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Desert Diary
Fossils/River Terraces


Drive along the floodplain of Southwestern river valleys and you may notice a series of sedimentary benches or terraces rising one after another above the valley floor. Such terraces can be formed by two different processes. Untamed rivers, such as the Rio Grande before upstream dams, meander back and forth across the floodplain. During times of steady down-cutting by the river, meanders may excavate the floor on one side of the valley while leaving the opposite side untouched. This results in sporadic terraces standing above the current floodplain.

There's another source of river terraces, though. Geologists sometimes call them paired terraces, because they tend to come in matched pairs on opposite sides of the valley. They tend to extend long distances up and down the valley. From a stable or rising river bed, a change in climate produces a faster flowing river that quickly entrenches, leaving the old floodplain high and dry. A sharp eye in El Paso will pick out three or four such terraces. Rivers, like people, tend to have their ups and downs.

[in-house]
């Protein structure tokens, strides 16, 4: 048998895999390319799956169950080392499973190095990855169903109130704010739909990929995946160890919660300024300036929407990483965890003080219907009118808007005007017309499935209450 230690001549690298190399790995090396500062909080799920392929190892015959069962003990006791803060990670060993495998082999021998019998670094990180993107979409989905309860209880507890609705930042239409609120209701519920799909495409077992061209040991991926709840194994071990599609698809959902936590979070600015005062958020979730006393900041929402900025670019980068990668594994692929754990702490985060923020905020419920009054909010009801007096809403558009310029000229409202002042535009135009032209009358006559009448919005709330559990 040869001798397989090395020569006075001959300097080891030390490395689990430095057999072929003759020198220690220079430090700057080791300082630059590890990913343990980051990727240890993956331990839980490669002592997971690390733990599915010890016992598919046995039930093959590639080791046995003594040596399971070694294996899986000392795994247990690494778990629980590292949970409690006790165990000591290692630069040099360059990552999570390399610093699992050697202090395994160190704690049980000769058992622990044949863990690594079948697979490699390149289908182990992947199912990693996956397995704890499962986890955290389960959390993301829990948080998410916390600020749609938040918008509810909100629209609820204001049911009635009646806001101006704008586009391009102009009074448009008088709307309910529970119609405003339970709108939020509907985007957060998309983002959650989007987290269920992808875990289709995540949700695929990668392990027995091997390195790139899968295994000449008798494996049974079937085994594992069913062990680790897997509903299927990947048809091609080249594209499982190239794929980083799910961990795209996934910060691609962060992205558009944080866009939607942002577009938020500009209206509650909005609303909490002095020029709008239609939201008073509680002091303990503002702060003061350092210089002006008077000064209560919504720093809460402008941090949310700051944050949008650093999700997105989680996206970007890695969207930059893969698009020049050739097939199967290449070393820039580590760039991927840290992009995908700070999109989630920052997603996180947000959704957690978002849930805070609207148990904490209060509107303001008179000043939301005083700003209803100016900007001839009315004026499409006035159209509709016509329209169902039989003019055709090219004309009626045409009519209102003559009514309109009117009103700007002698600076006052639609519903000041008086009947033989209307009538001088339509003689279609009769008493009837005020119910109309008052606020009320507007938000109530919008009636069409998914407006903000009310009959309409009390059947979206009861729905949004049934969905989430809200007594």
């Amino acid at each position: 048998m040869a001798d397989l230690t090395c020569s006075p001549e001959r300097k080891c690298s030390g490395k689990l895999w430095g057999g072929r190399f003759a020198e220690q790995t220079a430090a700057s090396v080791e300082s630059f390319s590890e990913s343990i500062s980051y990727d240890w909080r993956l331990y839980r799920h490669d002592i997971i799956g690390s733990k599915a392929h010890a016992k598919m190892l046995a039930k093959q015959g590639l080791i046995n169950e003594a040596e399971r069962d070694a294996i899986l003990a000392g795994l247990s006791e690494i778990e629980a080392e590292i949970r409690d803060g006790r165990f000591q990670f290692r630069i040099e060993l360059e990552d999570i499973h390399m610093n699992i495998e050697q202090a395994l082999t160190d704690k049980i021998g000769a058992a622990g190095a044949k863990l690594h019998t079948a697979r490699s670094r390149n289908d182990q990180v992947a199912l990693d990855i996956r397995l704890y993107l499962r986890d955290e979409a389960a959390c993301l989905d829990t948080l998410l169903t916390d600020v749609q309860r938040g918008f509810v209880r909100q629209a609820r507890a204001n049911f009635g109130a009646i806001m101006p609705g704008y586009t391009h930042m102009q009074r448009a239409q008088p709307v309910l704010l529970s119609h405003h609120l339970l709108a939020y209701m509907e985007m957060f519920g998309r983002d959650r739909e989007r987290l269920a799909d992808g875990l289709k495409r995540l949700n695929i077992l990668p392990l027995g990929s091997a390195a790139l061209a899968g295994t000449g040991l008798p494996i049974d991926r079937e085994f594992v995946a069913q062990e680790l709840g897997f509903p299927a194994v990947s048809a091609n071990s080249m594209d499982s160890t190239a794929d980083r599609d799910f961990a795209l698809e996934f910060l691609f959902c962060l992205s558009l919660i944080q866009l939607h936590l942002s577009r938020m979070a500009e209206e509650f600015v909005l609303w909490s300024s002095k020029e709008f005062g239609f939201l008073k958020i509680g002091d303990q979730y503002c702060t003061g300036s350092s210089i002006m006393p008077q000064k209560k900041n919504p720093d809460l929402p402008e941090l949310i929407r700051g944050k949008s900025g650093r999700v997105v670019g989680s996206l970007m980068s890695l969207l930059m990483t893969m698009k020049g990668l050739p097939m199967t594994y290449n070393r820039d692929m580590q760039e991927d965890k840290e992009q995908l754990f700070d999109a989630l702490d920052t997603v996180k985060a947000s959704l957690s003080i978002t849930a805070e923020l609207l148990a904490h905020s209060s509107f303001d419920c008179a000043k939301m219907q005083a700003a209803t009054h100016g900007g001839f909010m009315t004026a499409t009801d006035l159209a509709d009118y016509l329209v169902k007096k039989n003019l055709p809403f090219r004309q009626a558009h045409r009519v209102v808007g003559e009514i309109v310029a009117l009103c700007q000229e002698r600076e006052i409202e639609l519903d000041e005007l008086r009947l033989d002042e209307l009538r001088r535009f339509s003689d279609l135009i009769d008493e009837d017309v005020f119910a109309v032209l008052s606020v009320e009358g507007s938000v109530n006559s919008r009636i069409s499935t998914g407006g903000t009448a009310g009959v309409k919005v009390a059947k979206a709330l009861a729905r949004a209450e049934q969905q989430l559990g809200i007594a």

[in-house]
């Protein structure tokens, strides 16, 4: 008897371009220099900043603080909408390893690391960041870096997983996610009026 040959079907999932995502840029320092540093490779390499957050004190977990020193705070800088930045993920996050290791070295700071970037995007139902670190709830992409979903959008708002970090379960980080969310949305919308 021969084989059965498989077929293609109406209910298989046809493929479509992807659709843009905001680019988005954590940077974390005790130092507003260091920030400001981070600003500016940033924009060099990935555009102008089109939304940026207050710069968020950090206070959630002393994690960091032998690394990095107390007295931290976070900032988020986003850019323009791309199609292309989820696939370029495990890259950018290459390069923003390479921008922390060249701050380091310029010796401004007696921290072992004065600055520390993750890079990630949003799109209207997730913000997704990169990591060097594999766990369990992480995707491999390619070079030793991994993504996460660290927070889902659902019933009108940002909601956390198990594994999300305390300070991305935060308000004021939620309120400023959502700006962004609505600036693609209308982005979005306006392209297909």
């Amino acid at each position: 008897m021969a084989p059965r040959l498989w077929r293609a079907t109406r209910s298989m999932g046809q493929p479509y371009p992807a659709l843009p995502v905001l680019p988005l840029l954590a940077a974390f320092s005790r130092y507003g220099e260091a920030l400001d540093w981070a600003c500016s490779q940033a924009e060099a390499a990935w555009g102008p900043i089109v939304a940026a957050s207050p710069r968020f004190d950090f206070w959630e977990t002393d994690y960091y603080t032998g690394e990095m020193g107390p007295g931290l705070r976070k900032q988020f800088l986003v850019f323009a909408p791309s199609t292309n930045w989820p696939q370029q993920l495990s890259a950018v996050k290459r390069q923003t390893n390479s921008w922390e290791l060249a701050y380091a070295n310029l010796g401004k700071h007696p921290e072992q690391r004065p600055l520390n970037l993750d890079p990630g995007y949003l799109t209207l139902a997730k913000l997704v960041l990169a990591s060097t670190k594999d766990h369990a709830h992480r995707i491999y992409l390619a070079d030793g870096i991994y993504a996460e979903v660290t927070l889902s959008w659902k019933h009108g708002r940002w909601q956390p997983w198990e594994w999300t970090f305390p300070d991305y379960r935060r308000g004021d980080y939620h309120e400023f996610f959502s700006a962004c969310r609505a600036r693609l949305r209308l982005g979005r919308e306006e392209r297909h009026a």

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Listen to the Audio (mp3 format) as recorded by KTEP, Public Radio for the Southwest.


Contributor: Arthur H. Harris, Laboratory for Environmental Biology, Centennial Museum, University of Texas at El Paso.

Desert Diary is a joint production of the Centennial Museum and KTEP National Public Radio at the University of Texas at El Paso.